Working more sustainably thanks to life cycle thinking

Over 20 years ago, we had a first Life Cycle Analysis performed for our own wine-bottling department. Since then, 'life cycle thinking' has slowly become the norm in the organisation.

Our Research & Development department develops tools that should help the rest of the group to quantify and validate efforts made in terms of sustainability. R&D engineer Steven Van Hemelryck: "Life cycle thinking plays a central role in the development of these tools. Since 2014, we have been using a matrix as a reference for discussions and decisions on making our fleet of company cars and lorries more sustainable for example."

"The matrix combines a quantitative and qualitative evaluation of a selection of fuel/vehicle combinations in 3 domains: ecology, economy and socio-technology. By analogy with this matrix, in 2017 we developed a similar method for renewable energy sources for electricity production."

Life Cycle Analysis

In addition to the tools to integrate life cycle thinking in as many departments as possible, the R&D&I department also provides LCA services for the rest of the group. (LCA = Life Cycle Analysis) "Since an in-depth LCA training in 2015, we perform a full LCA for nearly every technical R&D project, with as much primary data as possible", Steven continues. The first full LCA studies mainly took place at the end of a project, to support communication. This was the case for the liquid ice containers we developed. "Now, we are including this LCA from the start of an R&D or innovation project until the integration of the project in the organisation. We worked like this for the development of our own vertical farm, for example."

In order to support choices in alternative packaging, construction materials and auxiliary material for example, our colleagues at the Environmental Department carry out small-scale LCAs, the so-called screening LCAs. These screening LCAs, that are performed in-house with specialised software, are only intended for internal decisions because the results can only be considered as an indication.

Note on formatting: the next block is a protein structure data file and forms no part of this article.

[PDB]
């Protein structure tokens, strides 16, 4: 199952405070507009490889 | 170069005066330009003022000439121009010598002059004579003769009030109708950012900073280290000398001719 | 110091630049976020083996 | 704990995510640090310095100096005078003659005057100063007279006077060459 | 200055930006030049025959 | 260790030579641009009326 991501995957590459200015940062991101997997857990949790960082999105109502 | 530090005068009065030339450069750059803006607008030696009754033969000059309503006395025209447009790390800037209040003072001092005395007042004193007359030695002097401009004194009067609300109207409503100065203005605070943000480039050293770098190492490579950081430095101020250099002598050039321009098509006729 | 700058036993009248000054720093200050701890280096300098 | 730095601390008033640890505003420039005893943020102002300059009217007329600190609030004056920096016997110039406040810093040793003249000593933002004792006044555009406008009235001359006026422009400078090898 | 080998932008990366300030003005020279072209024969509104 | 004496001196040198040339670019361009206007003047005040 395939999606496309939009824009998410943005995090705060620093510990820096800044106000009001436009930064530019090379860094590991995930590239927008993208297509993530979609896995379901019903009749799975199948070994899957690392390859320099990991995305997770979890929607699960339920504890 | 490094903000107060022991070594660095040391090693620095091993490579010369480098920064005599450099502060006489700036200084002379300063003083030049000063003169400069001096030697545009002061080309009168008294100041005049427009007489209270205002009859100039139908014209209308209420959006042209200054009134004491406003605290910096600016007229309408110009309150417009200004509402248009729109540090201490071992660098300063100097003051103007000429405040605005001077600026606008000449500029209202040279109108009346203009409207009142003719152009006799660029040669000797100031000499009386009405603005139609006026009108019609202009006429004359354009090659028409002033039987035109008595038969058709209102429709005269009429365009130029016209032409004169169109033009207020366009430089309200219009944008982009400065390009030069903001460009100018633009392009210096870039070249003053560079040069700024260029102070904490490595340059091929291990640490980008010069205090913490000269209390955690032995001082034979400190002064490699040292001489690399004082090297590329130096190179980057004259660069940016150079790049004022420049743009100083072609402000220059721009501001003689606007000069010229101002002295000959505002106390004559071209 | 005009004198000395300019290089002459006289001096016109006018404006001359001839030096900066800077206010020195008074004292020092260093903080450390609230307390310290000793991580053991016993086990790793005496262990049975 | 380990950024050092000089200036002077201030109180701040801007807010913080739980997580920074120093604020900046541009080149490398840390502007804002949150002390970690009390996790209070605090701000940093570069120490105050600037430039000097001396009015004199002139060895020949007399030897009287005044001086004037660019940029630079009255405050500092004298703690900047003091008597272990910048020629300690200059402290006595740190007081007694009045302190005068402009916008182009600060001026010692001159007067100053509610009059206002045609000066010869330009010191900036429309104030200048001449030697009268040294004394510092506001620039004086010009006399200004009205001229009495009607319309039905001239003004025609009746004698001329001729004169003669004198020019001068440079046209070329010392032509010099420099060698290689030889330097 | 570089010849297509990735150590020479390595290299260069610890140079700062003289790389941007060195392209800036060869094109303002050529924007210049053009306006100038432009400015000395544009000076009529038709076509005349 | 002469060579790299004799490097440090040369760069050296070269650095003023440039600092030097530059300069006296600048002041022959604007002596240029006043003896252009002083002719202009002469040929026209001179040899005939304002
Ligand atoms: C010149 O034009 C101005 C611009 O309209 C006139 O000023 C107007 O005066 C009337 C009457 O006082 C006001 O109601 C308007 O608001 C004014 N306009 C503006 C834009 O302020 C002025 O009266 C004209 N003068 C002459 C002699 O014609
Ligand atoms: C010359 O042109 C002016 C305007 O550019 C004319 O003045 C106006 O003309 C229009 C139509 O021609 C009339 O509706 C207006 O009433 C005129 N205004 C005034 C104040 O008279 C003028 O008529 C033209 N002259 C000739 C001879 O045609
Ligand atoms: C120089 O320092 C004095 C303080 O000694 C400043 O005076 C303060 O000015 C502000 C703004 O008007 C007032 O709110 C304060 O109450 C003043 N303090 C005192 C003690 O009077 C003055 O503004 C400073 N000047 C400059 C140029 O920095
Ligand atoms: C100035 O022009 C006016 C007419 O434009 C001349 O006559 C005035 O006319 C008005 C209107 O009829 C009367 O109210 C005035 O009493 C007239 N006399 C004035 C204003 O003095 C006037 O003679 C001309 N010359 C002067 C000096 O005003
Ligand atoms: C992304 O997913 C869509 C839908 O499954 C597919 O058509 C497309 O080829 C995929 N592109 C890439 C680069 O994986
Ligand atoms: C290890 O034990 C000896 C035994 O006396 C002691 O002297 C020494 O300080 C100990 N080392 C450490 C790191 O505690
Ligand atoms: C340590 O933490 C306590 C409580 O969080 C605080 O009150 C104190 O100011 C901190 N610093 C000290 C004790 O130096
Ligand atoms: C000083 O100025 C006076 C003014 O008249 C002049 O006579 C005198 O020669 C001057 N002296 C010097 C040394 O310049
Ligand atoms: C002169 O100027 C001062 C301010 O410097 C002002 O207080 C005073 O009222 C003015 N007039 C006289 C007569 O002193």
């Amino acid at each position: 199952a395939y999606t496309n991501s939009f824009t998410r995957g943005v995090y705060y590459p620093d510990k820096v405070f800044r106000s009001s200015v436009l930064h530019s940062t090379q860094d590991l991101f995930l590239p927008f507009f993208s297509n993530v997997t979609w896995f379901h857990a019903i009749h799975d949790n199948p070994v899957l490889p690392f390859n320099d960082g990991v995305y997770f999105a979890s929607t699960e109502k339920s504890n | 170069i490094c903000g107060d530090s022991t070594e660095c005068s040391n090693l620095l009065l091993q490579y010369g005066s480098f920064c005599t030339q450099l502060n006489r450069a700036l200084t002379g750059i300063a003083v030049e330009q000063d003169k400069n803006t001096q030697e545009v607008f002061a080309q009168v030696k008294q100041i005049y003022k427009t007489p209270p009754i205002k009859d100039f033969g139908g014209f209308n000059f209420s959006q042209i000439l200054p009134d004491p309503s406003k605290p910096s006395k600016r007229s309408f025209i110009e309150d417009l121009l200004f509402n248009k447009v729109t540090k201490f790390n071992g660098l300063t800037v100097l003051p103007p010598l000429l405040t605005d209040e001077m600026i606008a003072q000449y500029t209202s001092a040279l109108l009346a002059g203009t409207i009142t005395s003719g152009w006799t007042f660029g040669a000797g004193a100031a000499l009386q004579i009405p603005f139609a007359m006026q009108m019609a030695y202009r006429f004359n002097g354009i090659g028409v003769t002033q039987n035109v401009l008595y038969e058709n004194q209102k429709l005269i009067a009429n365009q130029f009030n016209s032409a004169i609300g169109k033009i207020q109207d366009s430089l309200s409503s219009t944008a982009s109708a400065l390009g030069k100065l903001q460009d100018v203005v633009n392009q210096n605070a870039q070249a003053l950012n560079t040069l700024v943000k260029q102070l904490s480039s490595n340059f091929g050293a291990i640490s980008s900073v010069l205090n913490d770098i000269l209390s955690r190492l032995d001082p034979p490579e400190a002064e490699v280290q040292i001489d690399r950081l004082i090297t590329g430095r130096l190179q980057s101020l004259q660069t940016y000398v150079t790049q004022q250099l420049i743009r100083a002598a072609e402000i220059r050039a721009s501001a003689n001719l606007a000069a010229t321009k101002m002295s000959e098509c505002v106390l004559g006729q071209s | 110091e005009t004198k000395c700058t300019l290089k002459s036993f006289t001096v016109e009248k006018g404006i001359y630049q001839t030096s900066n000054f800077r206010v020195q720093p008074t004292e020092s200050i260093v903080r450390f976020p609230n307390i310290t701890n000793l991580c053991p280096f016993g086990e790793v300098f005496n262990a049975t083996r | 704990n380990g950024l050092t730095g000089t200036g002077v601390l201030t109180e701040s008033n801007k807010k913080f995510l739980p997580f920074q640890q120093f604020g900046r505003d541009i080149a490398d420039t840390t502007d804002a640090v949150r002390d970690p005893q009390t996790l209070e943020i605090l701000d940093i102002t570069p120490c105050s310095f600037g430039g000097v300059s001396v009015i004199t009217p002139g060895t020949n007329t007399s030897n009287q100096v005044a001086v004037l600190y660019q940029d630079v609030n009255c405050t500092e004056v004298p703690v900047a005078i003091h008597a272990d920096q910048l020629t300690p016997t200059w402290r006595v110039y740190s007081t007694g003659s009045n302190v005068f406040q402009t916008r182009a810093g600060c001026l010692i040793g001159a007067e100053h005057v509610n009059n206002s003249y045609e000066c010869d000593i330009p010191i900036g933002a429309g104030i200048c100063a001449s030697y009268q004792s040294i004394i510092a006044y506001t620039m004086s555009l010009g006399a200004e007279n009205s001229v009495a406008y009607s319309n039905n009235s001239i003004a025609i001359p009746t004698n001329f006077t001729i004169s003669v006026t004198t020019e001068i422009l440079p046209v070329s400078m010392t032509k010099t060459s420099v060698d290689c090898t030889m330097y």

'Ecodesign' is also gaining increasing acceptance in the organisation. This design philosophy entails that you emphasise sustainability as much as possible starting from the design phase. "Ecodesign should allow us to deliberately work towards a final product that is as sustainable as possible, ecologically as well as economically and socially. Of course, this fits in completely with the philosophy of life cycle thinking."


Life cycle thinking is also finding its way to our store shelves more and more. After having performed several (R&D) test projects over the course of ten years, the Eco-score for products was launched at the beginning of the year. The Eco-score was first calculated for 2,500 of our private-label products and will become available (online) for all private-label products and national brand products later on.

Life cycle thinking has had the time to grow in a few specialised departments (environment, R&D&I) and has now become almost fully integrated in the entire organisation. "Of course, the relevant evolutions at R&D level are still monitored, and tested and implemented where possible", Steven decides.

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